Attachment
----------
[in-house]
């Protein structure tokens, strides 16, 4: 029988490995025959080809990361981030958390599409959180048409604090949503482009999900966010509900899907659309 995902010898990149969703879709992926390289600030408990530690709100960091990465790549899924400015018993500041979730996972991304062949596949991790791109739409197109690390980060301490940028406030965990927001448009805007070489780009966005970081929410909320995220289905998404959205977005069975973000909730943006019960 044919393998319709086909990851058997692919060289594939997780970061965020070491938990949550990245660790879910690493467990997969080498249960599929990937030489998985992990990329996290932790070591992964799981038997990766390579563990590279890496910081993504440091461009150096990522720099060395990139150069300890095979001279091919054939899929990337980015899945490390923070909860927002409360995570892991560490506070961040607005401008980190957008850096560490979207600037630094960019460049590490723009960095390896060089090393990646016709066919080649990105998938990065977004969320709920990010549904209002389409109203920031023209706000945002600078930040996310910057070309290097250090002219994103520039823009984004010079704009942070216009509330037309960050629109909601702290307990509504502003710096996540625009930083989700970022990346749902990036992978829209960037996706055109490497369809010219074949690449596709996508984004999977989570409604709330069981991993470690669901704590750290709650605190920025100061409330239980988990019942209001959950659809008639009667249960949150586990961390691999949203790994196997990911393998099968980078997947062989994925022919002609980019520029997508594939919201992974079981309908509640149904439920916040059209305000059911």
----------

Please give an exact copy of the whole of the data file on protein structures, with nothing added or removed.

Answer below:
[in-house]
């Protein structure tokens, strides 16, 4: 029988490995025959080809990361981030958390599409959180048409604090949503482009999900966010509900899907659309 995902010898990149969703879709992926390289600030408990530690709100960091990465790549899924400015018993500041979730996972991304062949596949991790791109739409197109690390980060301490940028406030965990927001448009805007070489780009966005970081929410909320995220289905998404959205977005069975973000909730943006019960 044919393998319709086909990851058997692919060289594939997780970061965020070491938990949550990245660790879910690493467990997969080498249960599929990937030489998985992990990329996290932790070591992964799981038997990766390579563990590279890496910081993504440091461009150096990522720099060395990139150069300890095979001279091919054939899929990337980015899945490390923070909860927002409360995570892991560490506070961040607005401008980190957008850096560490979207600037630094960019460049590490723009960095390896060089090393990646016709066919080649990105998938990065977004969320709920990010549904209002389409109203920031023209706000945002600078930040996310910057070309290097250090002219994103520039823009984004010079704009942070216009509330037309960050629109909601702290307990509504502003710096996540625009930083989700970022990346749902990036992978829209960037996706055109490497369809010219074949690449596709996508984004999977989570409604709330069981991993470690669901704590750290709650605190920025100061409330239980988990019942209001959950659809008639009667249960949150586990961390691999949203790994196997990911393998099968980078997947062989994925022919002609980019520029997508594939919201992974079981309908509640149904439920916040059209305000059911």